TextureDesc TexDesc; TexDesc.Name = "My texture 2D"; TexDesc.Type = TEXTURE_TYPE_2D; TexDesc.Width = 1024; TexDesc.Height = 1024; TexDesc.Format = TEX_FORMAT_RGBA8_UNORM; TexDesc.Usage = USAGE_DEFAULT; TexDesc.BindFlags = BIND_SHADER_RESOURCE | BIND_RENDER_TARGET | BIND_UNORDERED_ACCESS; TexDesc.Name = "Sample 2D Texture"; m_pRenderDevice->CreateTexture( TexDesc, TextureData(), &m_pTestTex ); Initializing Pipeline State
Diligent Engine follows Direct3D12 style to configure the graphics/compute pipeline. One big Pipelines State Object (PSO) encompasses all required states (all shader stages, input layout description, depth stencil, rasterizer and blend state descriptions etc.)
To create a shader, populate ShaderCreationAttribs structure. An important member is ShaderCreationAttribs::SourceLanguage. The following are valid values for this member:
SHADER_SOURCE_LANGUAGE_DEFAULT  - The shader source format matches the underlying graphics API: HLSL for D3D11 or D3D12 mode, and GLSL for OpenGL and OpenGLES modes. SHADER_SOURCE_LANGUAGE_HLSL  - The shader source is in HLSL. For OpenGL and OpenGLES modes, the source code will be converted to GLSL. See shader converter for details. SHADER_SOURCE_LANGUAGE_GLSL  - The shader source is in GLSL. There is currently no GLSL to HLSL converter. To allow grouping of resources based on the frequency of expected change, Diligent Engine introduces classification of shader variables:
Static variables (SHADER_VARIABLE_TYPE_STATIC) are variables that are expected to be set only once. They may not be changed once a resource is bound to the variable. Such variables are intended to hold global constants such as camera attributes or global light attributes constant buffers. Mutable variables (SHADER_VARIABLE_TYPE_MUTABLE) define resources that are expected to change on a per-material frequency. Examples may include diffuse textures, normal maps etc. Dynamic variables (SHADER_VARIABLE_TYPE_DYNAMIC) are expected to change frequently and randomly. This post describes the resource binding model in Diligent Engine.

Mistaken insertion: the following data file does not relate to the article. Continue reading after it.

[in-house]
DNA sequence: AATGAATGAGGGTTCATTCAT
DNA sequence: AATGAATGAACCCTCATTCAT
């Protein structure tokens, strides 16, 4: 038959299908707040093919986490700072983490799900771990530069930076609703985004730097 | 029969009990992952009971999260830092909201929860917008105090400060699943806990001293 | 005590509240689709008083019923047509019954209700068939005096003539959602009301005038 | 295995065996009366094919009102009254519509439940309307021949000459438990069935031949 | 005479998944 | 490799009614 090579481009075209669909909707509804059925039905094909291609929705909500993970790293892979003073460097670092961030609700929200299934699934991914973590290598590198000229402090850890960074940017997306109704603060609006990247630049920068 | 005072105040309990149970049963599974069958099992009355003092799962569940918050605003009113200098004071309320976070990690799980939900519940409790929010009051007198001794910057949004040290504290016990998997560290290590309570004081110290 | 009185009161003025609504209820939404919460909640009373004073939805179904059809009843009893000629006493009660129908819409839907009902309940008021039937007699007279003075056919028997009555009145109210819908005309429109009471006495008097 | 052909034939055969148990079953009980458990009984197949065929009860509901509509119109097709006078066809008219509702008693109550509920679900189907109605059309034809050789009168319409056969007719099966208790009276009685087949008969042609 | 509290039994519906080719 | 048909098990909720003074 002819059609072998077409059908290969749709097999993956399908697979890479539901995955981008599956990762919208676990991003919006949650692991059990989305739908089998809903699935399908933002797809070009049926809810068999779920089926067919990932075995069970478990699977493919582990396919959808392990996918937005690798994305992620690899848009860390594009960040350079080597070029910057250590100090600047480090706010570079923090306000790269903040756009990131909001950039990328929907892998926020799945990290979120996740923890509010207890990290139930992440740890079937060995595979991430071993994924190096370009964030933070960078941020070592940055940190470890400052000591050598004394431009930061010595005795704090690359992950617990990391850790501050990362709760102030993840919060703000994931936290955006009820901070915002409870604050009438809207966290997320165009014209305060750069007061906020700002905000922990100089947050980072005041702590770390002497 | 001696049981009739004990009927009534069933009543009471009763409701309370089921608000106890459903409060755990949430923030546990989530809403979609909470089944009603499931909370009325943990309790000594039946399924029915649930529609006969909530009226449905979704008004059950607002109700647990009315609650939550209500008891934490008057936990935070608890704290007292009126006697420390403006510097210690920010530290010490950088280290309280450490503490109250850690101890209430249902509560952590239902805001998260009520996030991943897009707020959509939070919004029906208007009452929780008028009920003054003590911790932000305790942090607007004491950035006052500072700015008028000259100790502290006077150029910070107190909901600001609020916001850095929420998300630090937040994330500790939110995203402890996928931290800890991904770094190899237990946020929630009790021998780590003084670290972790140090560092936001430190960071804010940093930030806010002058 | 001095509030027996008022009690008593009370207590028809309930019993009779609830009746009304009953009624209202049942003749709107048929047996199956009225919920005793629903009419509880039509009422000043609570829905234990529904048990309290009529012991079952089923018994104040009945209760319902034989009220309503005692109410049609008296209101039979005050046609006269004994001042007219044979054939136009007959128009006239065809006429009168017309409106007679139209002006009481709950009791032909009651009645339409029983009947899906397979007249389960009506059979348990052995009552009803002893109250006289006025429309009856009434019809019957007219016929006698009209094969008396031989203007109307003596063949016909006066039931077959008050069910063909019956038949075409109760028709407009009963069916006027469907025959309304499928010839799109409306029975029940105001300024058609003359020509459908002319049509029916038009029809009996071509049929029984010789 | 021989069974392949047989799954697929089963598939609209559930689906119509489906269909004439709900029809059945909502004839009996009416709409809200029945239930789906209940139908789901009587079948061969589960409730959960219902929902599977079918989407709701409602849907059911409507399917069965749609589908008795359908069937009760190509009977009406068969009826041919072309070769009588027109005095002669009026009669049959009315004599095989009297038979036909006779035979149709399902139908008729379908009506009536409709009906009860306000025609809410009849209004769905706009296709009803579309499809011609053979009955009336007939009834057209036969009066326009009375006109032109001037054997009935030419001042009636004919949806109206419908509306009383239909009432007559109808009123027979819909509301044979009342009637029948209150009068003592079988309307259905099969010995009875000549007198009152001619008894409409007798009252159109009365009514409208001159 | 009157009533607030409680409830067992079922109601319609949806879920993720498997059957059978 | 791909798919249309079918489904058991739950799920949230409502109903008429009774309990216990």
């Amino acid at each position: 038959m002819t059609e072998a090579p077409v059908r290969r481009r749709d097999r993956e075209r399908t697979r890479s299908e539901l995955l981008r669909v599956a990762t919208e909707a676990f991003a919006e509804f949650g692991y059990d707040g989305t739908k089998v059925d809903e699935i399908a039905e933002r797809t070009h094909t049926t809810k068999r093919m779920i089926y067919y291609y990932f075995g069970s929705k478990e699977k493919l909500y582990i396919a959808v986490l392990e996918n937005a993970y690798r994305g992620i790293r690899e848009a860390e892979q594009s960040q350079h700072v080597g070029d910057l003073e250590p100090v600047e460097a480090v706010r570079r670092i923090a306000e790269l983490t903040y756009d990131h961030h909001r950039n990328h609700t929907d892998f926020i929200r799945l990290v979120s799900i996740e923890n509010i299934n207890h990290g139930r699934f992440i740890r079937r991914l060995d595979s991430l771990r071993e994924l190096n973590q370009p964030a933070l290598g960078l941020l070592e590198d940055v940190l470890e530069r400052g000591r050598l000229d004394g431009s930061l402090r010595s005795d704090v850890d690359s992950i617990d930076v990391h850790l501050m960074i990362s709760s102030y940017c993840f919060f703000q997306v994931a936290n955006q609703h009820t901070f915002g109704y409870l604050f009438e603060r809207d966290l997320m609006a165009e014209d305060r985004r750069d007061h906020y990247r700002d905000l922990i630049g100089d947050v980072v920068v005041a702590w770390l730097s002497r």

The following is an example of shader initialization:
To create a pipeline state object, define instance of PipelineStateDesc structure. The structure defines the pipeline specifics such as if the pipeline is a compute pipeline, number and format of render targets as well as depth-stencil format:
// This is a graphics pipeline PSODesc.IsComputePipeline = false; PSODesc.GraphicsPipeline.NumRenderTargets = 1; PSODesc.GraphicsPipeline.RTVFormats[0] = TEX_FORMAT_RGBA8_UNORM_SRGB; PSODesc.GraphicsPipeline.DSVFormat = TEX_FORMAT_D32_FLOAT; The structure also defines depth-stencil, rasterizer, blend state, input layout and other parameters. For instance, rasterizer state can be defined as in the code snippet below:
// Init rasterizer state RasterizerStateDesc &RasterizerDesc = PSODesc.GraphicsPipeline.RasterizerDesc; RasterizerDesc.FillMode = FILL_MODE_SOLID; RasterizerDesc.CullMode = CULL_MODE_NONE; RasterizerDesc.FrontCounterClockwise = True; RasterizerDesc.ScissorEnable = True; //RSDesc.MultisampleEnable = false; // do not allow msaa (fonts would be degraded) RasterizerDesc.AntialiasedLineEnable = False; When all fields are populated, call IRenderDevice::CreatePipelineState() to create the PSO:
m_pDev->CreatePipelineState(PSODesc, &m_pPSO); Binding Shader Resources
Shader resource binding in Diligent Engine is based on grouping variables in 3 different groups (static, mutable and dynamic). Static variables are variables that are expected to be set only once. They may not be changed once a resource is bound to the variable. Such variables are intended to hold global constants such as camera attributes or global light attributes constant buffers. They are bound directly to the shader object:

PixelShader->GetShaderVariable( "g_tex2DShadowMap" )->Set( pShadowMapSRV ); Mutable and dynamic variables are bound via a new object called Shader Resource Binding (SRB), which is created by the pipeline state:
m_pPSO->CreateShaderResourceBinding(&m_pSRB); Dynamic and mutable resources are then bound through SRB object: